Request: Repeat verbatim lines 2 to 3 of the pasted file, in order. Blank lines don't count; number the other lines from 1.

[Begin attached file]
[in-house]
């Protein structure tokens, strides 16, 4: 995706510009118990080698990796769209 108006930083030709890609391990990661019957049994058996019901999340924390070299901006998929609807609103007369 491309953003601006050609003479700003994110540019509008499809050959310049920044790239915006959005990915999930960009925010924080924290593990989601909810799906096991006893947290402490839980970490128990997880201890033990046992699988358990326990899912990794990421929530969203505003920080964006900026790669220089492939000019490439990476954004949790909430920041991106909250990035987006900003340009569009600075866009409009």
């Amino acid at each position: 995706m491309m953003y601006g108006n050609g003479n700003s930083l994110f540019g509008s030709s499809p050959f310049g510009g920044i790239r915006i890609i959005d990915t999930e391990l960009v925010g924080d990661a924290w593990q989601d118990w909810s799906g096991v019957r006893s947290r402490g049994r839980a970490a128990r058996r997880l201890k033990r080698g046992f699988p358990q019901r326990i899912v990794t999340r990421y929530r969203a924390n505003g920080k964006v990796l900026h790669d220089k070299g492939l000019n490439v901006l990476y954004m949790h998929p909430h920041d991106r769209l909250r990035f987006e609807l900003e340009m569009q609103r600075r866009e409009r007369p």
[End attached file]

């Protein structure tokens, strides 16, 4: 995706510009118990080698990796769209 108006930083030709890609391990990661019957049994058996019901999340924390070299901006998929609807609103007369 491309953003601006050609003479700003994110540019509008499809050959310049920044790239915006959005990915999930960009925010924080924290593990989601909810799906096991006893947290402490839980970490128990997880201890033990046992699988358990326990899912990794990421929530969203505003920080964006900026790669220089492939000019490439990476954004949790909430920041991106909250990035987006900003340009569009600075866009409009």
């Amino acid at each position: 995706m491309m953003y601006g108006n050609g003479n700003s930083l994110f540019g509008s030709s499809p050959f310049g510009g920044i790239r915006i890609i959005d990915t999930e391990l960009v925010g924080d990661a924290w593990q989601d118990w909810s799906g096991v019957r006893s947290r402490g049994r839980a970490a128990r058996r997880l201890k033990r080698g046992f699988p358990q019901r326990i899912v990794t999340r990421y929530r969203a924390n505003g920080k964006v990796l900026h790669d220089k070299g492939l000019n490439v901006l990476y954004m949790h998929p909430h920041d991106r769209l909250r990035f987006e609807l900003e340009m569009q609103r600075r866009e409009r007369p």